High Frequency Trading, a problem for Day Traders?

In recent years, the rise in computing power has led to a new breed of traders to become significant market players. These traders often have Physics and Computer Science degrees. This is because High-Frequency Trading is a highly quantitative activity often using very complex algorithms to determine when to open and close trading positions. Positions are often opened and closed within in seconds. In 2010, it is believed that high frequency counted for 70% of all trades placed on US equities markets. Some have insinuated that the rise of high frequency trading we reduce the possibilities for non sophisticated day traders. 

Whether High-Frequency Trading effects the ability for individual to day trade financial markets is somewhat a contentious issue, with people’s opinion radically differing. In this article I’m going to look at arguments from both sides of the debate. 

The case for High Frequency Trading threatening Day Traders 

  • Most of the algorithmic trading programs attempt to make profit on very short term movements in price.  Often high frequency trading operation will enter in and out of a trade within a few hundred milliseconds. There is no way that humans can compete with this, especially when trading with an OTC provider whose prices may be delayed somewhat. 
  • Monopolizing arbitrage opportunities the other class of High Frequency Trading operations aim to take advantage of arbitrage opportunities. For example an operation may attempt to profit from arbitrage opportunities when the value of ETF’s diverge from their Net Asset Value. Often these operations due to size and scale can take advantage from even the smallest divergence, leaving less opportunities.  
  • Resources. Quite simply many High Frequency Trading operations have more resources than the average day trader. The potential rewards attract top talent from top Universities and lots of potential investors, allowing these operations to acquire a technological advantage both in terms of computing power and internet speeds. This makes it harder for a small day trader to compete.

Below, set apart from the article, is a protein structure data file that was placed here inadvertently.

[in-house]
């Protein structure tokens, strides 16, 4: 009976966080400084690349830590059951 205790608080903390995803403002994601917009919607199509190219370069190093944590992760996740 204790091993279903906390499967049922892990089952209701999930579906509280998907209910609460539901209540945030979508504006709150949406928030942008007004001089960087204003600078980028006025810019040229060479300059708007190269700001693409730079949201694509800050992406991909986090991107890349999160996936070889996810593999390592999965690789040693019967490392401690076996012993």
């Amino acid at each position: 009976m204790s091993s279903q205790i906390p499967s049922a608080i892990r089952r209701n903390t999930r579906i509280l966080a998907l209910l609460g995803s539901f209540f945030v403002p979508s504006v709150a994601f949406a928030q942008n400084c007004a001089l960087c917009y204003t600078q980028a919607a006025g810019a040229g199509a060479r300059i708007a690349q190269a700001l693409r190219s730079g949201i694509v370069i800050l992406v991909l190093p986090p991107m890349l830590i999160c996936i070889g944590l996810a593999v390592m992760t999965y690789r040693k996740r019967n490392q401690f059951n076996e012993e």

The case against 
  • In fact even though its commonly reported that High Frequency trading and sophisticated algorithmic techniques are making hedge funds and other investment vehicles shed loads of cash, this is not really always the case. In fact figures from industry insiders seem to suggest that only 50% of these operations are profitable. With one of the problems being that many High Frequency Trading operations are engaged in a Zero Sum game competing against other operations for the same short term profits. 
  • Even though one common technique is to take advantage of arbitrage opportunities. My studies of certain ETF’s suggests to me that their remain significant arbitrage opportunities to be had and be taken advantage of, especially in less commonly traded instruments. 
  • Even if OTC traders or day traders can not take advantage of super short term price movements in the way HFT traders can this doesn’t prevent them from taking a longer outlook. Though those using derivatives may struggle to make profits from long term price movements due to the costs associated with keeping a CFD or Spread betting position open.  
  • HFT operations may have complicated algorithms and some of the finest minds behind them but they lack the intuition of those who have a feel of the financial markets. Though some would reject that such intuitions really give traders an advantage their do seem to people some people who have a certain kind of feel for financial markets which gives them a distinct advantage. 

All in all it appears that while the existence of High Frequency traders may make it more difficult for individual day traders to profit from the financial markets but it in no way prevents successful and skilled traders from making a profit from the financial markets. Whether future developments in High Frequency Trading and Algorithmic trading will further threaten the future of day traders remains to be seen.


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